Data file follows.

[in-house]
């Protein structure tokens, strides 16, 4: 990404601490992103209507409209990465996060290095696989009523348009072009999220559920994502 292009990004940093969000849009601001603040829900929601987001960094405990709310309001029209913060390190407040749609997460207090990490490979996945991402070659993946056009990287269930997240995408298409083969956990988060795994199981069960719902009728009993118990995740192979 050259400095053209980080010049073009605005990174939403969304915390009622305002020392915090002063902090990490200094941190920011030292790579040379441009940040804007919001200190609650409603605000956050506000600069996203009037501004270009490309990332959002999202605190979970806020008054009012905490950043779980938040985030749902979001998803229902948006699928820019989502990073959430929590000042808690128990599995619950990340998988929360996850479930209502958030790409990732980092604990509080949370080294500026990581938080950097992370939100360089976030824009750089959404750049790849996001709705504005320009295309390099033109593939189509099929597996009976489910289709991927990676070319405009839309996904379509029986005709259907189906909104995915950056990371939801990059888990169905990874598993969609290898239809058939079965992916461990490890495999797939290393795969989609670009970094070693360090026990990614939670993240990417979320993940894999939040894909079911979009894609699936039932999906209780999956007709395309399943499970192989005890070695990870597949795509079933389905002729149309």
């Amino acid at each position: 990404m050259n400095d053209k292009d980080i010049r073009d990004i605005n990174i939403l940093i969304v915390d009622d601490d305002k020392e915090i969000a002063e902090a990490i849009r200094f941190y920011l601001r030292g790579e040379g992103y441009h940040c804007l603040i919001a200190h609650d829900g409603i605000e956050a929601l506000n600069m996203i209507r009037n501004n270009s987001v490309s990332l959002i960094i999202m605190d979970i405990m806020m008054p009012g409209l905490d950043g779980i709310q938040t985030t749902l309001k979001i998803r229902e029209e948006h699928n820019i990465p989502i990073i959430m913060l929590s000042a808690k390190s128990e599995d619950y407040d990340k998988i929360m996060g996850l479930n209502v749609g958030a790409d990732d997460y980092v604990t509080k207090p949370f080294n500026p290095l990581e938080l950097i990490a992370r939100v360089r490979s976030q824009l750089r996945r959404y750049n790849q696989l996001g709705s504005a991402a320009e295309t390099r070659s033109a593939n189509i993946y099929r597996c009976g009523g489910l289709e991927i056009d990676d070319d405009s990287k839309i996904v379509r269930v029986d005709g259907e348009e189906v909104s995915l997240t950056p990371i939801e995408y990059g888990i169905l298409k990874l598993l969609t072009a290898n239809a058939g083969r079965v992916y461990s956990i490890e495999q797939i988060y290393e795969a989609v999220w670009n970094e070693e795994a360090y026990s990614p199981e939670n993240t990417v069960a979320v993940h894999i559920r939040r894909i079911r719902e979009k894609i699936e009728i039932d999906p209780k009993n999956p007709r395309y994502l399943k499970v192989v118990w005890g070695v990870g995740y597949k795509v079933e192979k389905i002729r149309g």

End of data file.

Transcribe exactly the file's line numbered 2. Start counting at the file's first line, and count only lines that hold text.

């Protein structure tokens, strides 16, 4: 990404601490992103209507409209990465996060290095696989009523348009072009999220559920994502 292009990004940093969000849009601001603040829900929601987001960094405990709310309001029209913060390190407040749609997460207090990490490979996945991402070659993946056009990287269930997240995408298409083969956990988060795994199981069960719902009728009993118990995740192979 050259400095053209980080010049073009605005990174939403969304915390009622305002020392915090002063902090990490200094941190920011030292790579040379441009940040804007919001200190609650409603605000956050506000600069996203009037501004270009490309990332959002999202605190979970806020008054009012905490950043779980938040985030749902979001998803229902948006699928820019989502990073959430929590000042808690128990599995619950990340998988929360996850479930209502958030790409990732980092604990509080949370080294500026990581938080950097992370939100360089976030824009750089959404750049790849996001709705504005320009295309390099033109593939189509099929597996009976489910289709991927990676070319405009839309996904379509029986005709259907189906909104995915950056990371939801990059888990169905990874598993969609290898239809058939079965992916461990490890495999797939290393795969989609670009970094070693360090026990990614939670993240990417979320993940894999939040894909079911979009894609699936039932999906209780999956007709395309399943499970192989005890070695990870597949795509079933389905002729149309």